My life has been further enriched with the addition of Frank's family to my life. I'd met them before, but in the past year they have gone out of their way to make me feel not only accepted and cared for but truly a part of the family. I won over the patriarch, Frank's Grandpa, in August. My granny gave me an old cookbook that contained little quotes about food and life. One of them was "you can catch a man with face powder but you keep him with baking powder". Well, it wasn't my baking that did it, but a bowl of my menudo. Grandpa had decreed that if I was going to be a part of the family I needed to prove my mettle by producing a delicious menudo. I did and thought I was in scott free. Nope. Grandpa now says I need to become fluent in Spanish. He doesn't speak English and he wants to be able to talk with me. How completely sweet is that? I never thought someone would care enough about me to ask me to learn their language so we can have conversation. (And no jokes about how ya'll can't get me to shut up.) I am humbled by his request. I hope one day I have the opportunity to show someone that what they have to say is that valuable to me.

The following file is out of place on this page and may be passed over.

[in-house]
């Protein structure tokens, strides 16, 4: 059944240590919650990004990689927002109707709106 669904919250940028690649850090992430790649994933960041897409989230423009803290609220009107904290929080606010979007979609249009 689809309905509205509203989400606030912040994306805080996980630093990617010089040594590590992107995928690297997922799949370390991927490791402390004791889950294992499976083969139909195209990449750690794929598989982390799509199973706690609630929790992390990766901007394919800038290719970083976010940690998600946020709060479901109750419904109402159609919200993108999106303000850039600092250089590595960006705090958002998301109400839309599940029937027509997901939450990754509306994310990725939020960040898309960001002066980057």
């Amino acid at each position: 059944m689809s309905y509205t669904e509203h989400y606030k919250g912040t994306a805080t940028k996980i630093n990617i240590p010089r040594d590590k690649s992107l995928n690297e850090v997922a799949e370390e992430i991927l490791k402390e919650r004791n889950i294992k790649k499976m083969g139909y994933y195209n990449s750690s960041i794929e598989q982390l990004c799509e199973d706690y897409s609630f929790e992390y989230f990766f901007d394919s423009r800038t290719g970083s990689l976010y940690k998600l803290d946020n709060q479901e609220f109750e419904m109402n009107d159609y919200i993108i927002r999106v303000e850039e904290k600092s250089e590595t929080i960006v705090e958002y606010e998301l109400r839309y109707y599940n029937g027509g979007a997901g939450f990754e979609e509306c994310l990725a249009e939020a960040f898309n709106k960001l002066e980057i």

My work with Meals on Wheels has taught me to be thankful for the ability to still be able to change my health for the better. I've accomplished a lot, but need to do more. I can honestly say I've been lazy and lackadaisical this fall. When I'm delivering meals to my clients there are a few who aren't exactly elderly, but their failing health has placed them in an undesirable quality of life. Seeing people who should be enjoying their golden years but can't because they're dragging around an oxygen tank, their diabetes is uncontrolled, their hypertension is straining their body and much worse problems spurs me to think about what I need to do to live a long, healthy life. I've also learned that you can be in your 90's and still think firemen are hotties and flirt outrageously with the boys. Gotta love ya, Mrs. Spikes.
It's been a fruitful and fulfilling year. I have laughed a lot, cried a lot and loved a lot. Yes, cried. The only way we appreciate happiness is to know unhappiness. My year may sound rosy but there were rough spots along the route. All I can do is live my life as best I can every day. I can savor the moments and realize that not everyone on Earth has it as good as I do. It's my life. I live it and love it and hope that through this letter you get a glimpse of why. My Christmas wish for you is that the coming year brings more peace, happiness and love to your lives. And a healthy dose of fun.